A Historical Account from a Journal Entry Dated 1950

The following is an actual journal entry that includes in it's story, Mike's grandfather, Boyd Cupp.  I particularly enjoyed the descriptions of Mr. Cupp and how he cared for his farm and animals.  Boyd Cupp milked Guernsey cows on his farm and also had a non paying position as a lay minister with the local Church of the Brethren community.  The farm mentioned is where Mike's mother still lives and the farm that we rent in addition to the 50 acres we have where our house is built.  

April 1, 1950

The week before Easter, a friend sent M money to buy a calf to raise as a family cow.  Fletch took M to get the calf this evening.  It was dusk when they got back, M and the calf crouching in the open trunk, their heads looking out together at the twilight and the radiant excited faces of L, K, G and M who had come whoopping when they saw the car coming up the lane.

A and the kids had been busy that afternoon in the straw shed making a pen of saplings and cardboard cartons.  "That wonderful Mr. Cupp," M said, "wants us to make a good start.  He says we are right to buy a calf.  A good beginning.  And to wish us luck, he sold the calf to us for $20 instead of $30.  How he loves each cow in his herd.  And how he knows them!  Whose grandmother, whose daughter is each one.  And how he feeds them!  Such a fat farm!

The calf was established in it's pen in the straw shed, and all evening, M or one of the children was there, talking to her, fussing around so she wouldn't be lonely.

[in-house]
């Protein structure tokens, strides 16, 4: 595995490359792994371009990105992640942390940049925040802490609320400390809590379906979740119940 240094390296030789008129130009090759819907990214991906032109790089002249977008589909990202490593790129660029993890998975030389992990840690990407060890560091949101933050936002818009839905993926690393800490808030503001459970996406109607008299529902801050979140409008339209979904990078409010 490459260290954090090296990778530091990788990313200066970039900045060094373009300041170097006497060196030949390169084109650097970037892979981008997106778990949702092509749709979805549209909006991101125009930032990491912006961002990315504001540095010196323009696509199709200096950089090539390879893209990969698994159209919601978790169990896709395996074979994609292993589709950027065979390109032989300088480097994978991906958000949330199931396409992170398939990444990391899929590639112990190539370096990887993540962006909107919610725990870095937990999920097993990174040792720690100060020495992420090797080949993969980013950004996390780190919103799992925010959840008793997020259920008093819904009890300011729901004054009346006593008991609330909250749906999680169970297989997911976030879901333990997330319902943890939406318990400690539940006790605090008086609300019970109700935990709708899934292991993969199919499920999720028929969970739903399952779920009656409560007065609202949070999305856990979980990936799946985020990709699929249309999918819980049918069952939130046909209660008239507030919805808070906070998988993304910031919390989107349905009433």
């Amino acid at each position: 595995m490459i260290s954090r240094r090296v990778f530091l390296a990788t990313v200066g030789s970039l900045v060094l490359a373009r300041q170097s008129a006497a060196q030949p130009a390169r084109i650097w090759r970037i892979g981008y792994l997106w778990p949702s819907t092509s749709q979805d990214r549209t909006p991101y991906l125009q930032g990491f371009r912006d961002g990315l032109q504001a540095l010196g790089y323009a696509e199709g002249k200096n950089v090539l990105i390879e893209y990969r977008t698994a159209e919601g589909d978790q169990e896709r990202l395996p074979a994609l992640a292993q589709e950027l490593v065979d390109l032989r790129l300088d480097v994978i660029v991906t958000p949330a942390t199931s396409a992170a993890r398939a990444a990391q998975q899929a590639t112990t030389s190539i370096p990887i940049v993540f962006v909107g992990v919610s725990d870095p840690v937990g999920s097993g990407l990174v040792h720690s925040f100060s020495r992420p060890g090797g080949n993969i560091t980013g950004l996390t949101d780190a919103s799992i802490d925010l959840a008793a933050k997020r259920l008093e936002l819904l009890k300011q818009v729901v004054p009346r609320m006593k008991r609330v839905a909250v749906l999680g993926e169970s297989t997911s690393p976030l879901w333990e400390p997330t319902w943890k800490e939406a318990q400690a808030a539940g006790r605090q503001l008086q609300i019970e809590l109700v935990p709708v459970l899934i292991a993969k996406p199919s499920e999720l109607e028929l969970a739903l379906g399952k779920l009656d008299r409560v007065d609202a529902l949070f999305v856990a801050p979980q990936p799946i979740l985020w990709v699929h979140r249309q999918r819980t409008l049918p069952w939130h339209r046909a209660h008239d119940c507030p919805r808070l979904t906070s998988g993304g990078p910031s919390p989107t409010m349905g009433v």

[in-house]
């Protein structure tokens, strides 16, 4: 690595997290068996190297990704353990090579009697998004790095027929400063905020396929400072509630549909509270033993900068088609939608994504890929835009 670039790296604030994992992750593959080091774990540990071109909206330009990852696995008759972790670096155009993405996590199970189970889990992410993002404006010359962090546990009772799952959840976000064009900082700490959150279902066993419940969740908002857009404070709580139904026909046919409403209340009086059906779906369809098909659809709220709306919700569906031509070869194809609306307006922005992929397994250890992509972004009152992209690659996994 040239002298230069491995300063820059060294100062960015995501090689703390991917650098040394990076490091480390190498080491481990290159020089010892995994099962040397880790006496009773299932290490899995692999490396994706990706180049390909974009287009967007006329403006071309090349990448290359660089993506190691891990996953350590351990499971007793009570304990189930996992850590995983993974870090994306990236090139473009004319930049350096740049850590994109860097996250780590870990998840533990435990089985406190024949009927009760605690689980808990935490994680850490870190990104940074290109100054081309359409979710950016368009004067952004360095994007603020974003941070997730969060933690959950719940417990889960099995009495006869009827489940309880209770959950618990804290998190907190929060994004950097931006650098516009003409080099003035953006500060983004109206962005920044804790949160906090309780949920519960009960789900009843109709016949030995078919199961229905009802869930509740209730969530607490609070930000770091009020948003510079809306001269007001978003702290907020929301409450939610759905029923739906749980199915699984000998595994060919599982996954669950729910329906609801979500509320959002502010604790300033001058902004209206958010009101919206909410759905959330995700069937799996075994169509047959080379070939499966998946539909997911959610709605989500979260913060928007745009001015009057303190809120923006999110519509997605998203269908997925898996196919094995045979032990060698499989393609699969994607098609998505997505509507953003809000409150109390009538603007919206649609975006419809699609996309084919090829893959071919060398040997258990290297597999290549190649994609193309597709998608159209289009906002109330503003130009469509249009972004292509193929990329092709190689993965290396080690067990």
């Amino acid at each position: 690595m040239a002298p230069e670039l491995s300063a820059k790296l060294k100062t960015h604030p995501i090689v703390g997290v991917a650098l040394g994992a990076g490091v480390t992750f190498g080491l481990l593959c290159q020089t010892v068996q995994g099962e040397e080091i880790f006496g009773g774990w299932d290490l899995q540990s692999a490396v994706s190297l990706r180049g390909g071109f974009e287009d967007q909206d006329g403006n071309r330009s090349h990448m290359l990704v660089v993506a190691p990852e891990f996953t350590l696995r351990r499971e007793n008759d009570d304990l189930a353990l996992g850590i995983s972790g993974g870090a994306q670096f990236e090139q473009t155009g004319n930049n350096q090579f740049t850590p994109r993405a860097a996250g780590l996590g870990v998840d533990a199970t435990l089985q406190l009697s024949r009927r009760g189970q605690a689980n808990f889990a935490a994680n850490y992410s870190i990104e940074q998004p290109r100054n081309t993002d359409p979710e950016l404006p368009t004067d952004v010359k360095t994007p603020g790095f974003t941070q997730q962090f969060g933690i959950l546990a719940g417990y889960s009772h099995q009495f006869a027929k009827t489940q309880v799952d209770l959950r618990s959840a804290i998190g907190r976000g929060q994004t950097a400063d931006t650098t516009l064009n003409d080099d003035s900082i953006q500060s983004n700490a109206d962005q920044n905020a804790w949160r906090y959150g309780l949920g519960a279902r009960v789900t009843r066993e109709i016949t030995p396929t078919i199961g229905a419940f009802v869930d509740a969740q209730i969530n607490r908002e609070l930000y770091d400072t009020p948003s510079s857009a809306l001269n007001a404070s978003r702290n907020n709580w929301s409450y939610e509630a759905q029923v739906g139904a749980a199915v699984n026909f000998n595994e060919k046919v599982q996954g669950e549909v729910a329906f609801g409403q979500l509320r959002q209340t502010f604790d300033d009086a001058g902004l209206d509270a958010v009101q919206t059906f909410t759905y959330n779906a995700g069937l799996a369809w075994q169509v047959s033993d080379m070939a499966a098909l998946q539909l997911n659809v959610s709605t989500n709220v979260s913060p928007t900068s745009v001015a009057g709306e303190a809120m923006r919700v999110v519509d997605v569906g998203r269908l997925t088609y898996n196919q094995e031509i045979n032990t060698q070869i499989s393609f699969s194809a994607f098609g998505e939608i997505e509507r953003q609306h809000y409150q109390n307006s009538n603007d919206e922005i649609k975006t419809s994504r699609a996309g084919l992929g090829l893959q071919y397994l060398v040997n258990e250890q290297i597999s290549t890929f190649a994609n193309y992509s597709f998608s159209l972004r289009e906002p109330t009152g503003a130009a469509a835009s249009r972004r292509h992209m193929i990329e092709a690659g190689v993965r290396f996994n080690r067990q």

April 4 or 5, 1950

"I don't think the calf is doing so good," M said after the first few days.  "she is too quiet.  She doesn't have the joie de vivre.  She doesn't run or jump in the air.  She is too quiet.  Not good."

At first we thought M was too sensitive.  The calf ate.  Didn't have scours.  Perhaps she hadn't a lively temperament.  She lay in the sun, played with the children.  But M was worried that if anything happened to her first calf, she would lose her nerve.  It would be a bad sign.  We reminded her that all spring calves had had their troubles, and all spring, Doc Berry had been giving shots for colds, pills for scours.  Some calf always in trouble or just out of it.  M had been anxious over each one, and Madame had cried havoc and wolf-wolf so often in the kitchen that I was mildly fed up with the pessimism.  All the calves had recovered.  Why worry because this one was quiet?